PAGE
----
Education is the base for human development from which our social wellbeing depended its balance and growth. Education plays a crucial role in creating professions and opportunities for employment. Also, it is showing us the role it plays in developing our economies that are closely related to the job placements and professions of a country.

Nowadays, for everyone that wants to work in the desirable sector and to exercise the profession he/she is zealous, taking training courses or learning around a specific field, education is fundamental. This provides to the students all the means to achieve necessary theoretical, practical, and professional levels before taking any real job position. 

Elite Academy in Elbasan offers many educational and training modules that are thoughtfully created with regard to the Albanian job market. Also, these modules are in compliance with the European Professional Education Standards. Each student is prepared in time and assisted in becoming a professional and excellent employee.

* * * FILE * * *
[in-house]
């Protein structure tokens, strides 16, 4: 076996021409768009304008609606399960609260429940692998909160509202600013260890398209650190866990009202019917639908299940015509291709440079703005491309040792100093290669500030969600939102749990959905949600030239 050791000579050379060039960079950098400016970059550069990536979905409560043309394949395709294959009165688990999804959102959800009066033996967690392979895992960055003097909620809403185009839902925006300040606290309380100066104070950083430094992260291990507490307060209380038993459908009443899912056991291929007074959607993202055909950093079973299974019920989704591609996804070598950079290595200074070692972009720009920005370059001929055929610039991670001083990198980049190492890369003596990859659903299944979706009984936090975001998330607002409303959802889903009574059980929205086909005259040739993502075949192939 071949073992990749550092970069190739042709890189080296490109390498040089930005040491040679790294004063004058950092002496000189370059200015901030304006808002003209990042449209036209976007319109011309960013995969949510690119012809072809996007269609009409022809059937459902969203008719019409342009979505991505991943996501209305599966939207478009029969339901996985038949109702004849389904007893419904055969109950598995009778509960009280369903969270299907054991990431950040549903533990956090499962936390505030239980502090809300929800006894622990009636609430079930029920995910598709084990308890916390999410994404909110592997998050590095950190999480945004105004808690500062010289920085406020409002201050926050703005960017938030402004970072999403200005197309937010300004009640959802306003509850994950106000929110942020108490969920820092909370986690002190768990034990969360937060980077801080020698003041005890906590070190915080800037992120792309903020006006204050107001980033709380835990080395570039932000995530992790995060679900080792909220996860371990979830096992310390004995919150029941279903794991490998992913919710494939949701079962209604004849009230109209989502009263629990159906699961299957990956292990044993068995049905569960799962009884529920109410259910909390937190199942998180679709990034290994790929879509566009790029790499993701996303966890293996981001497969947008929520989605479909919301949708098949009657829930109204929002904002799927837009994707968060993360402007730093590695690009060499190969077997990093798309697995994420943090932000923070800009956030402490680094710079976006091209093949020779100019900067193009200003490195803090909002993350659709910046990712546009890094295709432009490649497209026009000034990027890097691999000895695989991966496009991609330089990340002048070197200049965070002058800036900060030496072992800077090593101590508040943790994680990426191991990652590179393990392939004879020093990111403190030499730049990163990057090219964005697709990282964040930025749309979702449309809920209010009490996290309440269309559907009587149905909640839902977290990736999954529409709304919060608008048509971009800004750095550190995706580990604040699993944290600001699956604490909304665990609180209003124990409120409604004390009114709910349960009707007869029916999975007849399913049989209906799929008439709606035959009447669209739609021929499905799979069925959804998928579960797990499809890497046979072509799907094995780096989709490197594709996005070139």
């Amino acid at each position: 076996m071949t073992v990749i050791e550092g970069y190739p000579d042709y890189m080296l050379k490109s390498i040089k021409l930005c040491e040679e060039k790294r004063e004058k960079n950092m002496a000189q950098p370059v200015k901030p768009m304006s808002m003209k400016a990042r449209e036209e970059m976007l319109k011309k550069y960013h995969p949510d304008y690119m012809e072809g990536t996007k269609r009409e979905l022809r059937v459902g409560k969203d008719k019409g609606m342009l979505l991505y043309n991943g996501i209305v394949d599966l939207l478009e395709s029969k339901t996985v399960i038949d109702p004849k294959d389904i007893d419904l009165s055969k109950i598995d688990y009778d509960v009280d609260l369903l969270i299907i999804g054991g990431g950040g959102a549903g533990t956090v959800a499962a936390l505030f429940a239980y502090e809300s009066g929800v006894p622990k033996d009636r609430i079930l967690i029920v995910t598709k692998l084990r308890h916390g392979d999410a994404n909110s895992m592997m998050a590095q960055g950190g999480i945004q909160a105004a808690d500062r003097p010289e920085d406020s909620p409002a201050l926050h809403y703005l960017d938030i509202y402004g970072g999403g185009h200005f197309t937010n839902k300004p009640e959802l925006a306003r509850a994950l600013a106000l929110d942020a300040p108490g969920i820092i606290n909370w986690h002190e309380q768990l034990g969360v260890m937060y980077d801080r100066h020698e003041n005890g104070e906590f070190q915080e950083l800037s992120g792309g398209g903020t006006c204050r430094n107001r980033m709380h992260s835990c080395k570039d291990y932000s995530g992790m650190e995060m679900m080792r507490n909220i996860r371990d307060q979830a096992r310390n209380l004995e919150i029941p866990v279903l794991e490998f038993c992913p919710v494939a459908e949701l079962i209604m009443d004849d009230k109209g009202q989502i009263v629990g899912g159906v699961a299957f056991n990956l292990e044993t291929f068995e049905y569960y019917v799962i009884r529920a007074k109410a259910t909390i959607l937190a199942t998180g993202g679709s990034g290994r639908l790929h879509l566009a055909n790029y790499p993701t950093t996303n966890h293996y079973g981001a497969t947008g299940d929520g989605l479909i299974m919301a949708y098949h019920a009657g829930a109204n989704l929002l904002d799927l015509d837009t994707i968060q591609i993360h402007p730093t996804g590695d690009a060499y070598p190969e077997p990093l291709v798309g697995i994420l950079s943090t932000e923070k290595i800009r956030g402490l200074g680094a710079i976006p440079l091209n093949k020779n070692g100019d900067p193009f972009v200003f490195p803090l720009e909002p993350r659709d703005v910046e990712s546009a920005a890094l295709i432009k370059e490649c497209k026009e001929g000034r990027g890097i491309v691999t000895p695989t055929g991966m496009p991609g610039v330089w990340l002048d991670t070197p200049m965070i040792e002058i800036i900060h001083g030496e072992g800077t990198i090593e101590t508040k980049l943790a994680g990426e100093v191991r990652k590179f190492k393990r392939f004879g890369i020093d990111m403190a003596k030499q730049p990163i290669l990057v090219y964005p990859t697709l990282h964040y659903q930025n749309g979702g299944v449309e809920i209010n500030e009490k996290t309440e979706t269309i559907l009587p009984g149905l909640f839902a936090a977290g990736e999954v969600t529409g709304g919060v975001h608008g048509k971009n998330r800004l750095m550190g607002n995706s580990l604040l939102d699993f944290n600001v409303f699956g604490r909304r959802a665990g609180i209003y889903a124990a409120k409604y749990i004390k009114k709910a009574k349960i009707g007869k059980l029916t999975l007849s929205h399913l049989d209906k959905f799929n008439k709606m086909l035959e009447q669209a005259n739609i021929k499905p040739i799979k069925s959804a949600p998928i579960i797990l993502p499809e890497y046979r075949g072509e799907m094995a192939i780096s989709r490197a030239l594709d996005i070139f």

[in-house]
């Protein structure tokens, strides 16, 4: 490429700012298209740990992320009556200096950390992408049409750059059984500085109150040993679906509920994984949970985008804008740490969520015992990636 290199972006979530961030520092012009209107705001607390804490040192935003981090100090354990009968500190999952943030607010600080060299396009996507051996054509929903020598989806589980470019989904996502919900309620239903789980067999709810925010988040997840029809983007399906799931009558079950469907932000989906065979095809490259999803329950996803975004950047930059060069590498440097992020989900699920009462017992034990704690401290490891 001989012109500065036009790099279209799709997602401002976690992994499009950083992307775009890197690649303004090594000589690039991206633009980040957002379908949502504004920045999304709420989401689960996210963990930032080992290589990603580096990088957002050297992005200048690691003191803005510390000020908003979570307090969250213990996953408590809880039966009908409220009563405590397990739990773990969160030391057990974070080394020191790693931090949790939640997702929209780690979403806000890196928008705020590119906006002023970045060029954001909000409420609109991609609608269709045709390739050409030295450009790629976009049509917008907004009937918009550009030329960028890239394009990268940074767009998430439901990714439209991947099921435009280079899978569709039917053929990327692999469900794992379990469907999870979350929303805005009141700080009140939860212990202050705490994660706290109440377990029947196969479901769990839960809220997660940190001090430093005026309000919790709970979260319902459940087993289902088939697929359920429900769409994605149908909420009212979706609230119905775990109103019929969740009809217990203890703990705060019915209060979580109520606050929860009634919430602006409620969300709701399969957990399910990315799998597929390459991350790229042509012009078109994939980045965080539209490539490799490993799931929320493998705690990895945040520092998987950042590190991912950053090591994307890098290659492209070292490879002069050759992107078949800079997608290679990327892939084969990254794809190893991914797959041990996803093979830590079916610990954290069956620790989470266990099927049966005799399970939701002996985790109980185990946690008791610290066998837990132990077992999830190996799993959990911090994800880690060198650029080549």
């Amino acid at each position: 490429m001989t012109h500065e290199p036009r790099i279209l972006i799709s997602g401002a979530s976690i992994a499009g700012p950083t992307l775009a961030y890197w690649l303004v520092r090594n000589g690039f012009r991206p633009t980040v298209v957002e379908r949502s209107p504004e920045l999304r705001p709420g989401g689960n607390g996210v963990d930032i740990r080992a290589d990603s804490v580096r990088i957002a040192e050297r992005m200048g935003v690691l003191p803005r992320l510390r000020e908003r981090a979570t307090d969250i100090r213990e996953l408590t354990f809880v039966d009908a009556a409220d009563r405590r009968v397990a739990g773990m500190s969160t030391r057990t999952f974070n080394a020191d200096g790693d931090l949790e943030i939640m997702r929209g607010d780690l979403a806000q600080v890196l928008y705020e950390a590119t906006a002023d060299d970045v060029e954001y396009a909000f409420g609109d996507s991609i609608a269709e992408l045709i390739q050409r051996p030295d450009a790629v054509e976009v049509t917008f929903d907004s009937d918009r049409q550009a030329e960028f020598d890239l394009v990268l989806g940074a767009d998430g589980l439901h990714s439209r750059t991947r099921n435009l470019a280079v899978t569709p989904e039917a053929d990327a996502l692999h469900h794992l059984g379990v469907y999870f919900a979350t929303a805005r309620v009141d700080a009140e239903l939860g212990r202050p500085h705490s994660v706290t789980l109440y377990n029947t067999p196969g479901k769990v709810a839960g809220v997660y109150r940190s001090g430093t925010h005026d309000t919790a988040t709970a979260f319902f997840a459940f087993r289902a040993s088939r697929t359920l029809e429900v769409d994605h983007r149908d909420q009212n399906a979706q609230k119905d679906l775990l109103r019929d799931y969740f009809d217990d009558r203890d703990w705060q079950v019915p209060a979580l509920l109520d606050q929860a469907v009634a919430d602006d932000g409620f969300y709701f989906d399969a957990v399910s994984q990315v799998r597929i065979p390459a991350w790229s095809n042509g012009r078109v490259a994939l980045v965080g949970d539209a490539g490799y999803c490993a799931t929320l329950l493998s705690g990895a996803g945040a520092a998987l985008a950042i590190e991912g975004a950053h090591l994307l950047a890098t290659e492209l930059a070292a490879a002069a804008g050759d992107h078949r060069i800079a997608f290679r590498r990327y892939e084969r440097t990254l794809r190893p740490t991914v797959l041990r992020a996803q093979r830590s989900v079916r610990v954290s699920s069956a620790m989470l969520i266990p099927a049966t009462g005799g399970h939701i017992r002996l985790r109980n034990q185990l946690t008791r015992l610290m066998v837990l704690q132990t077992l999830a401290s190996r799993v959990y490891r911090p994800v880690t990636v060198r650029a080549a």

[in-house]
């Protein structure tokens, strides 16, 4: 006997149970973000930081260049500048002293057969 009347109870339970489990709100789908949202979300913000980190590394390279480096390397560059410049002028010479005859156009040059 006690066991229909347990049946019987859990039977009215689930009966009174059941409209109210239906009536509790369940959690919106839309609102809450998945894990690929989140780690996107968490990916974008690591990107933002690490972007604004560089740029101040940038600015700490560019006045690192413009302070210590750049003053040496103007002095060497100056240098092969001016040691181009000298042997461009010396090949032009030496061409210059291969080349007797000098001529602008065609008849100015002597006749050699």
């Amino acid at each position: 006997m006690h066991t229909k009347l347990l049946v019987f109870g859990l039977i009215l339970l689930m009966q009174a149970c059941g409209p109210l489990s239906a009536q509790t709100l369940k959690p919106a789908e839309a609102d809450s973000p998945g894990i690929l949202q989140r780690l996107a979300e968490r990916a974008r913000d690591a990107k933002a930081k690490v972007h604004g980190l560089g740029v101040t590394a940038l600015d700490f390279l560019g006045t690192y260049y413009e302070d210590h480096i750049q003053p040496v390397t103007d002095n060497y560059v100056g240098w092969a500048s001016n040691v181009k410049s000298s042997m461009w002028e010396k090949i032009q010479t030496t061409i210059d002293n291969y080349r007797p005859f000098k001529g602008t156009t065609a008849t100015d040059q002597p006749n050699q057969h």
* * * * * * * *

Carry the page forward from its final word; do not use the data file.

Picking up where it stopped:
In this article, we will talk about job opportunities that our Alumni can find after their certification. For more about Elite Academy modules, go here.

Job placement that you can apply for after Elite Academy Certification

Table of Contents

1. Digital Marketing Manager

The Digital Manager is responsible for designing, developing, and evaluating digital campaigns through automated marketing systems, emails, and CRS.
This role covers also the position of the adviser for marketing strategies. In addition, digital marketing manager is an extensive field of strategic activities based on web design and digital development, SEO, and social media platforms.


• Planning digital marketing campaigns, including web, SEO/SEM, email, social media and display advertising
• Maintaining our social media presence across all digital channels
• Measuring and reporting on the performance of all digital marketing campaigns
• Collaborate with internal teams to create landing pages and optimize user experience

Read about Digital Marketing Manager

2. IT Help Desk

The IT help desk support technician is in charge of offering on-site or office-based IT support services to companies and/or their clients.